Valproate inhibits oxidative damage to lipid and protein in primary cultured rat cerebrocortical cells Academic Article uri icon

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abstract

  • Valproate is often prescribed as a long-term therapeutic mood stabilizing agent for individuals with bipolar disorder. Although research suggests that this drug may produce a neuroprotective effect, its neuroprotective mechanism is not yet clear. The purpose of this study was to determine if valproate provides a neuroprotective effect against damage caused by oxidative stress in primary cultured rat cerebral cortical cells. We found that chronic treatment with valproate at therapeutically relevant concentrations for 7 days inhibited lipid peroxidation and protein oxidation induced by treatment with 0.25 mM oxidant FeCl(3) for 90 min, indicating that valproate inhibits oxidative damage to lipid and protein. Our results suggest that chronic treatment with valproate may protect neuronal cells from damage caused by oxidative stress and that neuroprotection from oxidative damages may be involved in the mechanism of action of valproate. Supporting this possibility are recent findings that chronic treatment with valproate increased the expression of endoplasmic reticulum stress protein GRP78 and antiapoptotic factor bcl-2 in rat cerebral cortex. Since GRP78 binds Ca(2+) and folds damaged protein, bcl-2 stabilizes mitochondrial transmembrane potential and inhibits cytochrome C release, and both GRP78 and bcl-2 have been shown to inhibit oxyradical accumulation, together these findings indicate that valproate may target one or more of these processes in order to produce neuroprotective effects.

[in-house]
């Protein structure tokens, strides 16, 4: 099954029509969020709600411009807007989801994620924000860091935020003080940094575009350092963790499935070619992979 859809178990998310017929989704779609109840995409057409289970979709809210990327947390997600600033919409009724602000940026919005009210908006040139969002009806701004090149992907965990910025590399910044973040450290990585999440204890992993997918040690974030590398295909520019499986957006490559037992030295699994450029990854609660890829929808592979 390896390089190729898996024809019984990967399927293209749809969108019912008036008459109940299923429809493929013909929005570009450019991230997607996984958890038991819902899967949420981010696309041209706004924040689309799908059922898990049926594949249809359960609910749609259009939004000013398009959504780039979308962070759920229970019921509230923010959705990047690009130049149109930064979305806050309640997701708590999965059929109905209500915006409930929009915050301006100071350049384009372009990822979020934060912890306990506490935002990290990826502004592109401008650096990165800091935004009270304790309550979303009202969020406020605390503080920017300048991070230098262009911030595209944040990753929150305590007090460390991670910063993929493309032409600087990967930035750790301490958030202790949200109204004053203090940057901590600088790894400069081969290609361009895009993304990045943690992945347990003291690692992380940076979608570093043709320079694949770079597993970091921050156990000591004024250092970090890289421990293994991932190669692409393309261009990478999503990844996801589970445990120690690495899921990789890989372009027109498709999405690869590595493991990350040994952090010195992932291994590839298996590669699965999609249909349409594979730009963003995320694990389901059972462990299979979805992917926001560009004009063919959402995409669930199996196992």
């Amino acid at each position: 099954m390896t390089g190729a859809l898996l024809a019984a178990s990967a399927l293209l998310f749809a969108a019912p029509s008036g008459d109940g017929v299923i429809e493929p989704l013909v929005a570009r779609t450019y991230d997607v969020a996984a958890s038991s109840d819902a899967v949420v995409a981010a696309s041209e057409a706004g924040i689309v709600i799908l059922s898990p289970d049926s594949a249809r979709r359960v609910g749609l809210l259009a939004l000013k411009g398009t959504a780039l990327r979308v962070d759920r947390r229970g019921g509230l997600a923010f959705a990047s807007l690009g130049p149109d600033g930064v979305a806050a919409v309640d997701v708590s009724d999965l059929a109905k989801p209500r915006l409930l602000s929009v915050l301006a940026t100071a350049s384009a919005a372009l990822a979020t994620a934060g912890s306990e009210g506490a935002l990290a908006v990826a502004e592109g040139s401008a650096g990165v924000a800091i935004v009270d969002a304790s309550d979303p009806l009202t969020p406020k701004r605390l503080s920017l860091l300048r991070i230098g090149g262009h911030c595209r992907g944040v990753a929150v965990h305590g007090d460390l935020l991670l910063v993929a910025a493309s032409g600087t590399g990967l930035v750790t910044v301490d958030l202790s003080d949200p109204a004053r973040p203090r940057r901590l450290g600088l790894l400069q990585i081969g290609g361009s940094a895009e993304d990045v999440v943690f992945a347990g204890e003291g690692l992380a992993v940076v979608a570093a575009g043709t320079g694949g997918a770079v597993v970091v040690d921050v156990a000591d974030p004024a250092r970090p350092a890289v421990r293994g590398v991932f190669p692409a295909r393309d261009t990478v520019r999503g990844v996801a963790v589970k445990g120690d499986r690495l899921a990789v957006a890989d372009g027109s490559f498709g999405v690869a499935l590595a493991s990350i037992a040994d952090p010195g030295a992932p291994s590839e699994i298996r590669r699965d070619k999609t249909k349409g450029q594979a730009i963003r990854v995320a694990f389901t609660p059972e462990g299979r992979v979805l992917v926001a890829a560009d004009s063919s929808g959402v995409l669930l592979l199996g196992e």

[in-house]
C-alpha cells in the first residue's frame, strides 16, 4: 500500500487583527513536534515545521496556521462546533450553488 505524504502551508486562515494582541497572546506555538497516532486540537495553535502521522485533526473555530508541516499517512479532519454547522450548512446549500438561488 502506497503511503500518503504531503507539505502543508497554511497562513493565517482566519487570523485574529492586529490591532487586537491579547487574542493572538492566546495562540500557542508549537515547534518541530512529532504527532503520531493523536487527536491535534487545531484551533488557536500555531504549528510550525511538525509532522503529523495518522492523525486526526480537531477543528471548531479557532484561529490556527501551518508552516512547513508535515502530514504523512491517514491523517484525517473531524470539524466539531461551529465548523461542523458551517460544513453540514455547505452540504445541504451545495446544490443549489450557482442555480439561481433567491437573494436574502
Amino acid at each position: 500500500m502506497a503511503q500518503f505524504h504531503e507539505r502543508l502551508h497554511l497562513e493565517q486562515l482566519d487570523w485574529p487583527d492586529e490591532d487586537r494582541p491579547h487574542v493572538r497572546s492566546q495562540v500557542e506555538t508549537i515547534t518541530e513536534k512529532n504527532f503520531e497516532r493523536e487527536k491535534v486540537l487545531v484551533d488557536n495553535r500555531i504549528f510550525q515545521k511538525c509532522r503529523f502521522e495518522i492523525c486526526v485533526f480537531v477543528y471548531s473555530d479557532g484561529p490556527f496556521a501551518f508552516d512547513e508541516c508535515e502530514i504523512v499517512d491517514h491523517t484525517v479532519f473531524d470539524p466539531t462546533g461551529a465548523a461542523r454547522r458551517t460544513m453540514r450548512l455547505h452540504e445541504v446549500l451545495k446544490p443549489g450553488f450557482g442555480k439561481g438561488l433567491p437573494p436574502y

publication date

  • January 2003